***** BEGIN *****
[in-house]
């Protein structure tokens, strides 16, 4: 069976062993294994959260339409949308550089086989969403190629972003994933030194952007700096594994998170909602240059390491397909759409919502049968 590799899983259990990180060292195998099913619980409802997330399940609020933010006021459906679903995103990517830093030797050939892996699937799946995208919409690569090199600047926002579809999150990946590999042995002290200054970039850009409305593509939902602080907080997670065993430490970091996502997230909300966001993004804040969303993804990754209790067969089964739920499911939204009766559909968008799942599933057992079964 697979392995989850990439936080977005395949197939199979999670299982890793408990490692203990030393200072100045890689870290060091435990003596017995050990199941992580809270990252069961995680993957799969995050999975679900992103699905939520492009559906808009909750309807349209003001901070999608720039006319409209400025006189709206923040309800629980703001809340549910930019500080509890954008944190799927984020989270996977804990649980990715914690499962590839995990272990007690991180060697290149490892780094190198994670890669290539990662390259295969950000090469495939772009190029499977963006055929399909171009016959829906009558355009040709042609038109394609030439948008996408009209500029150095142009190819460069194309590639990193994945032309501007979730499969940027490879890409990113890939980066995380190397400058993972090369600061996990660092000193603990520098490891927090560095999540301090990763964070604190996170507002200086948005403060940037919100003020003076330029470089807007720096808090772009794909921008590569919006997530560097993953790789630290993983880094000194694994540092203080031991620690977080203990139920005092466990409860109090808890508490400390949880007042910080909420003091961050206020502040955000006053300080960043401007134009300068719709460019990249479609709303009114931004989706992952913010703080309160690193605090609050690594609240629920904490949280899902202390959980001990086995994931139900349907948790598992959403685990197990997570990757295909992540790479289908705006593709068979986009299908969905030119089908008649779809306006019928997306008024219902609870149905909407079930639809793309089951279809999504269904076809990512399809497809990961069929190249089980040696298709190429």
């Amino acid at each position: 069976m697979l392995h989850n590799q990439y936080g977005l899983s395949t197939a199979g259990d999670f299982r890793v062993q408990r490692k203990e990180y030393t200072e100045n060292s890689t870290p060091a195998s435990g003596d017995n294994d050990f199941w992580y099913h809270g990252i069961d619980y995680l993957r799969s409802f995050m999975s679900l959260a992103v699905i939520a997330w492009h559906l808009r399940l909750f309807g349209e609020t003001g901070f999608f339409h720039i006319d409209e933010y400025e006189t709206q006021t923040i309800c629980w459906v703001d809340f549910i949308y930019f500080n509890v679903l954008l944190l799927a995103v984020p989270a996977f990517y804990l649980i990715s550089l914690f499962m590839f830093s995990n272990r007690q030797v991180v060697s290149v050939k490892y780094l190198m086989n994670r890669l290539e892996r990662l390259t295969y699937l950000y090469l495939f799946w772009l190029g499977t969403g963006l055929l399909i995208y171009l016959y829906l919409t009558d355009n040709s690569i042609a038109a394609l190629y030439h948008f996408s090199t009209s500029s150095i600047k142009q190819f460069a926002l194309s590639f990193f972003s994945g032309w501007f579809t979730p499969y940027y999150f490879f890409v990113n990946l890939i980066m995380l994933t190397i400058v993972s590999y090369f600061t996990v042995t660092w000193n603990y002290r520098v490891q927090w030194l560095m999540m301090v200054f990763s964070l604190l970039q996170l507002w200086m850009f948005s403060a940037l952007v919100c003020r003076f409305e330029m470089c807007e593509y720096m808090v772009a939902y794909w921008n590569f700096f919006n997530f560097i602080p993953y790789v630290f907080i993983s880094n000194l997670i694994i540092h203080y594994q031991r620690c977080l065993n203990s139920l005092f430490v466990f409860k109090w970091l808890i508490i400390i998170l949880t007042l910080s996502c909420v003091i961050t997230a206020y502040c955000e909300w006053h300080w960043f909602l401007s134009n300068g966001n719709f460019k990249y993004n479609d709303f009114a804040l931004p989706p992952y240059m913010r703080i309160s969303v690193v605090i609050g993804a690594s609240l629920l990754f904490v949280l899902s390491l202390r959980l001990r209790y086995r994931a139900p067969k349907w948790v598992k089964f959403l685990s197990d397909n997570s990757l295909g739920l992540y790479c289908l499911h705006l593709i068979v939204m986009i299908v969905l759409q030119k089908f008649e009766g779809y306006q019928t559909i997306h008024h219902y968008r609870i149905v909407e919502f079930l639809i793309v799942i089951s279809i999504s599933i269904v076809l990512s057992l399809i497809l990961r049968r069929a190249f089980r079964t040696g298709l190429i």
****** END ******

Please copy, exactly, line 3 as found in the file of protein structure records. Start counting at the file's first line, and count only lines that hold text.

């Amino acid at each position: 069976m697979l392995h989850n590799q990439y936080g977005l899983s395949t197939a199979g259990d999670f299982r890793v062993q408990r490692k203990e990180y030393t200072e100045n060292s890689t870290p060091a195998s435990g003596d017995n294994d050990f199941w992580y099913h809270g990252i069961d619980y995680l993957r799969s409802f995050m999975s679900l959260a992103v699905i939520a997330w492009h559906l808009r399940l909750f309807g349209e609020t003001g901070f999608f339409h720039i006319d409209e933010y400025e006189t709206q006021t923040i309800c629980w459906v703001d809340f549910i949308y930019f500080n509890v679903l954008l944190l799927a995103v984020p989270a996977f990517y804990l649980i990715s550089l914690f499962m590839f830093s995990n272990r007690q030797v991180v060697s290149v050939k490892y780094l190198m086989n994670r890669l290539e892996r990662l390259t295969y699937l950000y090469l495939f799946w772009l190029g499977t969403g963006l055929l399909i995208y171009l016959y829906l919409t009558d355009n040709s690569i042609a038109a394609l190629y030439h948008f996408s090199t009209s500029s150095i600047k142009q190819f460069a926002l194309s590639f990193f972003s994945g032309w501007f579809t979730p499969y940027y999150f490879f890409v990113n990946l890939i980066m995380l994933t190397i400058v993972s590999y090369f600061t996990v042995t660092w000193n603990y002290r520098v490891q927090w030194l560095m999540m301090v200054f990763s964070l604190l970039q996170l507002w200086m850009f948005s403060a940037l952007v919100c003020r003076f409305e330029m470089c807007e593509y720096m808090v772009a939902y794909w921008n590569f700096f919006n997530f560097i602080p993953y790789v630290f907080i993983s880094n000194l997670i694994i540092h203080y594994q031991r620690c977080l065993n203990s139920l005092f430490v466990f409860k109090w970091l808890i508490i400390i998170l949880t007042l910080s996502c909420v003091i961050t997230a206020y502040c955000e909300w006053h300080w960043f909602l401007s134009n300068g966001n719709f460019k990249y993004n479609d709303f009114a804040l931004p989706p992952y240059m913010r703080i309160s969303v690193v605090i609050g993804a690594s609240l629920l990754f904490v949280l899902s390491l202390r959980l001990r209790y086995r994931a139900p067969k349907w948790v598992k089964f959403l685990s197990d397909n997570s990757l295909g739920l992540y790479c289908l499911h705006l593709i068979v939204m986009i299908v969905l759409q030119k089908f008649e009766g779809y306006q019928t559909i997306h008024h219902y968008r609870i149905v909407e919502f079930l639809i793309v799942i089951s279809i999504s599933i269904v076809l990512s057992l399809i497809l990961r049968r069929a190249f089980r079964t040696g298709l190429i």